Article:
A great question! Indeed my enterprise Dolmen Tree Art has a website nearing completion, dolmentreeart.com. The website features Tolkien art available for purchase, Celtic motifs and standing stones, which I always loved; my first oil painting (at 18) was a ring of standing stones as timeless sentinels on a ridge above the sea. There are also drawings conceived by thinking in other categories, on fantastic themes, some with temporal or spatial paradox. Some scenes come to me in lucid dreams. Most things I have done of course are not online. The online portfolio will grow. It’s all B&W now, but I foresee expansion into COLOR!
Q: When looking up the word Mathomium in the dictionary it does not exist (Tolkien fans do of course know the word Mathom); how did you come up with this title?
Well, I recommended to Mark that he incorporate his fine articles into his own book, but its title is Mark’s own. However Mark and I are much alike: we both delight in playing linguistic games across several languages. Mark couches an earthy Anglo-Saxonism in elegant, erudite Latinate to mean “a collection of mathoms.” Mathom absorbed into the ascendant culture of Virgil and Cicero creates a high linguistic jest readily apparent to the genuine Tolkien enthusiast to whom Mark’s book appeals. Remember the word quiz. As legend has it, James Joyce and his motley intellectual irregulars scrawled this nonsense word all over public buildings, walks and Liffey bridgeheads in Dublin. Zany experiments in sociolinguistic psychology turn neologisms into full-time words when a word sticks.
Q: What is unique about your art? What makes it different from that of other artists who find their inspiration in Tolkien and The Lord of the Rings?
There are many fine Tolkien artists I admire, and my own “public” Tolkien art by comparison is in its relative infancy. From what you have seen, you can divine the linguistic element I incorporate whenever possible. My art is also idiosyncratic, deriving from thinking in other categories. Many pieces have at least one little secret (or more) awaiting an observant eye and a prepared mind.
Q: Where do you draw?
Like our beloved Professor, I like to work in a converted garage, on a broad desk which I declutter to serve as my studio. But the U.S. is not Oxford: our socio-economic organization will not work without wheels, so unlike our Professor, I must depend on the automobile. Therefore I don’t have quite as much garage space as he did.
Q: We also saw some nice articles from your hand about Tolkien translations.
Are you planning more articles, or even a book, in the future?
I much appreciate your kind feedback. In a word: yes. In Beyond Bree Nancy Martsch mediates many a stimulating forum among scholars and observant lay readers. There I discovered how satisfying Tolkien commentary can be, and went further. My reflections on Tolkien also incorporate gleanings from a lifetime of reading, including the mathomium (if you will) of human language and linguistics. Tolkien for me is a gateway into many worlds, so a fresh new article comes ever to mind.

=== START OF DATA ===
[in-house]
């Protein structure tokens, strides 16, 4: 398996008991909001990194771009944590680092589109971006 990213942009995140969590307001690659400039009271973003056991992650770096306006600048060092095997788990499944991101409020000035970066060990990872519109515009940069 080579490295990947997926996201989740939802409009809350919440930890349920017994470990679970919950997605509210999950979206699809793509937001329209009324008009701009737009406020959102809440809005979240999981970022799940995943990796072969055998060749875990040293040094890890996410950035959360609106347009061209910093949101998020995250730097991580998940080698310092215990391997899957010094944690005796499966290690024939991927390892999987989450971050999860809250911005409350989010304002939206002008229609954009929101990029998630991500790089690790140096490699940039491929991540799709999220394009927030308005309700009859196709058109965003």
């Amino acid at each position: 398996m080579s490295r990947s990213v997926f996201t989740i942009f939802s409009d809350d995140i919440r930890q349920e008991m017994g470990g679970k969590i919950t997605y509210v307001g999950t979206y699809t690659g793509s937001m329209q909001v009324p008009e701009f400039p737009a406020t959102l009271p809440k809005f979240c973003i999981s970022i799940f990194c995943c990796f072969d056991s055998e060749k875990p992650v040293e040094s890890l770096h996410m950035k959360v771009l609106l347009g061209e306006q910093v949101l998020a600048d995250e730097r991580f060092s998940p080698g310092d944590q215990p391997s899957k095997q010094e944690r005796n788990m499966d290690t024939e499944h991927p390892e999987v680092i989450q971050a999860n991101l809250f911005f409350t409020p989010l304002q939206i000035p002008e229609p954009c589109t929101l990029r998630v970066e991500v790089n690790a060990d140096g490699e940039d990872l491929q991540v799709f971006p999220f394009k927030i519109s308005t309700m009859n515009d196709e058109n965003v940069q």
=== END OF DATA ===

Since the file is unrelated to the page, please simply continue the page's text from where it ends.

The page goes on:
Q: When you're not working, what are your favorite ways to relax and have fun?
In fact I am juggling several careers and I get hit by the wanton blows and bashes of life like everyone else. And I’m swamped with so many new visions, it’s hard to relax, like a computer thrashing with so many tasks, it cannot decide which to start first. But I love to read (4000+ books), and to peruse various media, where a random image can evoke a compelling new idea. I’m also playing Irish / Celtic music with a local band. I’ve built musical instruments from gourds.
Also when I find a way I would publish my own ‘suspense novel’ about synchronicity and “sixth senses” in real life. The novel does not stand on Tolkien’s shoulders, yet I believe the Professor would nod with recognition: remember the Eldar can converse mind-to-mind without speaking. Devotees of Smith of Wootton Major might recognize an elusive Elven-star like that on Smith’s brow, which not everyone can see.
Q: One final question. What do you think about the Hobbit movie?
What Tolkien enthusiast wouldn’t look forward to seeing it? Although if it is another New Line film, I’d counted on Peter Jackson directing it for continuity’s sake. The Hobbit should be a feast of color and a panorama of natural grandeur with a generous splash of special effects. Yet I still cling to my poignant private vision of Middle-earth, as do all genuine LOTRians, who hope like me that cinema will do justice to the original. The Hobbit is not LOTR. When first I read it I felt ten again and found it delightful! I hope screen writers will not “over-epicize” The Hobbit to make it conform to perceived expectations of LOTR audiences, and thereby petrify its childlike witticisms and atmosphere.